User research, not user testing

I’ve now been at the Co-op for a couple of months. In that time I’ve met lots of people, seen lots of work going on and talked about what I do with many, many people. I’ve even written my first CoopDigital blog post about user research at the Co-op.

One thing that I know we still need to work on is sharing wider what user research really is and how it should be used to influence what we do and how we do it. This is fine, it’s part of our jobs as experienced agile people and experienced researchers. It’s one of the reasons we’re hiring so many good people.

In my previous place of work, if someone called what we do ‘user testing’ there would almost always be someone who’d jump up and say ‘User Research NOT User Testing!’. I was always fairly relaxed about it, I knew what they meant, the person uttering it knew what they meant and it always felt like a bit of an over-reaction to me, personally, I’d just smile and let it go.

Moving to somewhere where it is a less familiar concept I’m beginning to realise why people did it.

I’m finding that, for some people, ‘user testing’ is something you do near the end, you’re fairly convinced you’ve got it right, you’re fairly convinced it’s going to work and it’s going to go down well. What you might get is some feedback or minor tweaks to make it even better. I think the issue is the word ‘testing’, where testing is generally done just before you go live to spot bugs and defects.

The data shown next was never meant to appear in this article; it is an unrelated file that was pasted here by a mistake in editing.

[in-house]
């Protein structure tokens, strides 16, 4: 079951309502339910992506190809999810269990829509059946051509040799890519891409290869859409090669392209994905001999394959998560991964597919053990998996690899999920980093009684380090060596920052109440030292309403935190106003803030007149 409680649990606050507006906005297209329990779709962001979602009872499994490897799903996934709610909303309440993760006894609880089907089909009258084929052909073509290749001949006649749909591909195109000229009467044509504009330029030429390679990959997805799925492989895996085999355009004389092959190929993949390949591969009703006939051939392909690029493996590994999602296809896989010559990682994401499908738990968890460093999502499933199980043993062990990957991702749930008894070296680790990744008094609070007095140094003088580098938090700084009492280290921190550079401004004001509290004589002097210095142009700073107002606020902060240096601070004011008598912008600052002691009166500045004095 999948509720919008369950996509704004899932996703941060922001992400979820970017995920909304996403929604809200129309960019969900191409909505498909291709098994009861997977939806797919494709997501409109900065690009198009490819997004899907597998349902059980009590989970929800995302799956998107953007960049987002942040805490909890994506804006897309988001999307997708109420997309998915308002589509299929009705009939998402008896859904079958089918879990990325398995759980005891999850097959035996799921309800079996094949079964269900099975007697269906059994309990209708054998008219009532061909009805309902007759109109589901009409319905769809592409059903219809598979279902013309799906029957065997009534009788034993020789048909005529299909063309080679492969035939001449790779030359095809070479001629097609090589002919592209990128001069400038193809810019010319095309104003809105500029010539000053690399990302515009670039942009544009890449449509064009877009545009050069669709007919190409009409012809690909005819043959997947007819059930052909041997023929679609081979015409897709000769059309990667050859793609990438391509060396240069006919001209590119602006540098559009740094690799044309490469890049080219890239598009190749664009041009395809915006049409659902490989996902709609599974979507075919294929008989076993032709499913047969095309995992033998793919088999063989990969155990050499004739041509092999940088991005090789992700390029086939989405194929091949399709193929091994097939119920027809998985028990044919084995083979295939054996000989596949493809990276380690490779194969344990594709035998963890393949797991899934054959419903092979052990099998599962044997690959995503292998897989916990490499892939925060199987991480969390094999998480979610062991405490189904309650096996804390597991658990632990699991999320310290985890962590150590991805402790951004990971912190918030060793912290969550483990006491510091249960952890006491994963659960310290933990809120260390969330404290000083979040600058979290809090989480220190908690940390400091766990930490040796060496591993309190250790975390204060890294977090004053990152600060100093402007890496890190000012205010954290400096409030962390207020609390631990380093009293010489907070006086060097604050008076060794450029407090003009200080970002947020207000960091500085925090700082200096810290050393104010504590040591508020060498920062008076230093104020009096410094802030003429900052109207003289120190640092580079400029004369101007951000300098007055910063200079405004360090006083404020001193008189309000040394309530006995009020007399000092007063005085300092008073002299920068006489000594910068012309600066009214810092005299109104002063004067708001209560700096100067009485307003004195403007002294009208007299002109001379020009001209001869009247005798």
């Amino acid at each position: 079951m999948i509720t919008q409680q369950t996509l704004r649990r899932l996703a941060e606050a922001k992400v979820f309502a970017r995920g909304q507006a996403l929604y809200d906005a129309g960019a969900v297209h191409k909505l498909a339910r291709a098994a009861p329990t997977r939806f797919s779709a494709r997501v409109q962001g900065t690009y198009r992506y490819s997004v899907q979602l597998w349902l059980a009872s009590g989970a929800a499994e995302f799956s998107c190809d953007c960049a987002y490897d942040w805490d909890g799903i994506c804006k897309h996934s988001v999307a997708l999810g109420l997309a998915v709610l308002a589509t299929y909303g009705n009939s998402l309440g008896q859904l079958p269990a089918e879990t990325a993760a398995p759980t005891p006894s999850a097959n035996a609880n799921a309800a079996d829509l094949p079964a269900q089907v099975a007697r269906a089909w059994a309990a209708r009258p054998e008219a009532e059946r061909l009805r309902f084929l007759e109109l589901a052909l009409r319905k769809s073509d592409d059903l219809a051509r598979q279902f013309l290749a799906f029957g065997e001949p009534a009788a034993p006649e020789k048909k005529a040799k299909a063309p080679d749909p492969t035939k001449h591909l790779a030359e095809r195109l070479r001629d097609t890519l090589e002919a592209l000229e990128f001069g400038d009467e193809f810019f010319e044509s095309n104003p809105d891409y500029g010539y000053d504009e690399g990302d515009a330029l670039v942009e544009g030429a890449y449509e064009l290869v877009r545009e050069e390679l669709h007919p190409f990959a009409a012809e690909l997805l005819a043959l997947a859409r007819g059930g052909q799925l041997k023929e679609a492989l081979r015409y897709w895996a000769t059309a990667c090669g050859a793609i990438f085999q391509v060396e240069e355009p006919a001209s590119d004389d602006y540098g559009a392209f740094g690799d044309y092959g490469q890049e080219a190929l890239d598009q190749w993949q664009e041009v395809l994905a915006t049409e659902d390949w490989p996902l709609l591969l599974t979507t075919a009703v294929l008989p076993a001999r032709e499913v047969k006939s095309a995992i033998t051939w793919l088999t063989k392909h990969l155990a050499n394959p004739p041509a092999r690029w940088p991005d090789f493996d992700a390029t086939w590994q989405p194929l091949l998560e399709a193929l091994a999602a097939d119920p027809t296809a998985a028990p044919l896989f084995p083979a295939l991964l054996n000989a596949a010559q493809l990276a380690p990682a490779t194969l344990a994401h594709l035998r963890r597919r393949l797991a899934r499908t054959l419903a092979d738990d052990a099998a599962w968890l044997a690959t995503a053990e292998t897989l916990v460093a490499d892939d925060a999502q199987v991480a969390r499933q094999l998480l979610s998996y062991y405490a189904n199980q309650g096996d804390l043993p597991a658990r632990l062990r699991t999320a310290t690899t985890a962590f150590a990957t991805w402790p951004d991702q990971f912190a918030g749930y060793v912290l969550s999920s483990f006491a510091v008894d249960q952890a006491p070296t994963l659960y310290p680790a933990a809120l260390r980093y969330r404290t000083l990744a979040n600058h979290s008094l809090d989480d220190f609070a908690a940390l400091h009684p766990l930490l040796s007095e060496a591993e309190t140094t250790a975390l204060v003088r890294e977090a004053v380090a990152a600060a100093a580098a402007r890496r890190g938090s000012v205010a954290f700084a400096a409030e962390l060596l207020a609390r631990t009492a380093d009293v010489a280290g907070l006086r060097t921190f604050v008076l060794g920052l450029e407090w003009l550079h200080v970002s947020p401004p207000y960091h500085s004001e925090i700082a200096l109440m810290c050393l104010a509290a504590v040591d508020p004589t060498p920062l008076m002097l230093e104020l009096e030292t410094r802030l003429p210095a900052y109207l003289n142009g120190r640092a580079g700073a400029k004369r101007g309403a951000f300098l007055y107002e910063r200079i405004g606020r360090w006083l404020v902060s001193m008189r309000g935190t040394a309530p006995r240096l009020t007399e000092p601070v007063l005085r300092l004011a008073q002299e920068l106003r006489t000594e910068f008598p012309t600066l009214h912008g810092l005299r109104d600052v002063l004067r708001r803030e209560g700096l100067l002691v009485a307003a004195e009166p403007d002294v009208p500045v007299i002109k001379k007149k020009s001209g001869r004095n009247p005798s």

That’s not what user research and agile development is, what it’s for and what it’s brilliant at.

A picture of one of the CoopDigital product teams

User research is invaluable to us to help decide if we should build/release something at all, what that something should be and how it should work. It shows us how the thing we make will fit into users lives. It gives us insight into the language people use and how they view the world. It also helps us understand the problems in their lives they’re trying to solve, the tasks they’re trying to achieve and how what we build can help solve that problem or complete that task.

There is also the issue of what we’re testing when we do research: we’re testing our designs, we aren’t testing our users. The user doesn’t pass or fail, the design does.

Simon Hurst
User researcher

One thought on “User research, not user testing

  1. BARBARA September 20, 2016 / 10:17 am

    Hi Alex – my hotmail has just been migrated to ‘outlook’ and I am finding it difficult to believe Microsoft did any of the above . I certainly haven’t seen any positive user reviews on google when I research how I can put my email account back so’s I can use it! Good luck with getting this way of thinking embedded with us – I enjoyed being part of some ‘user research’ a couple of months ago and seeing the results go live the other week.

    Like

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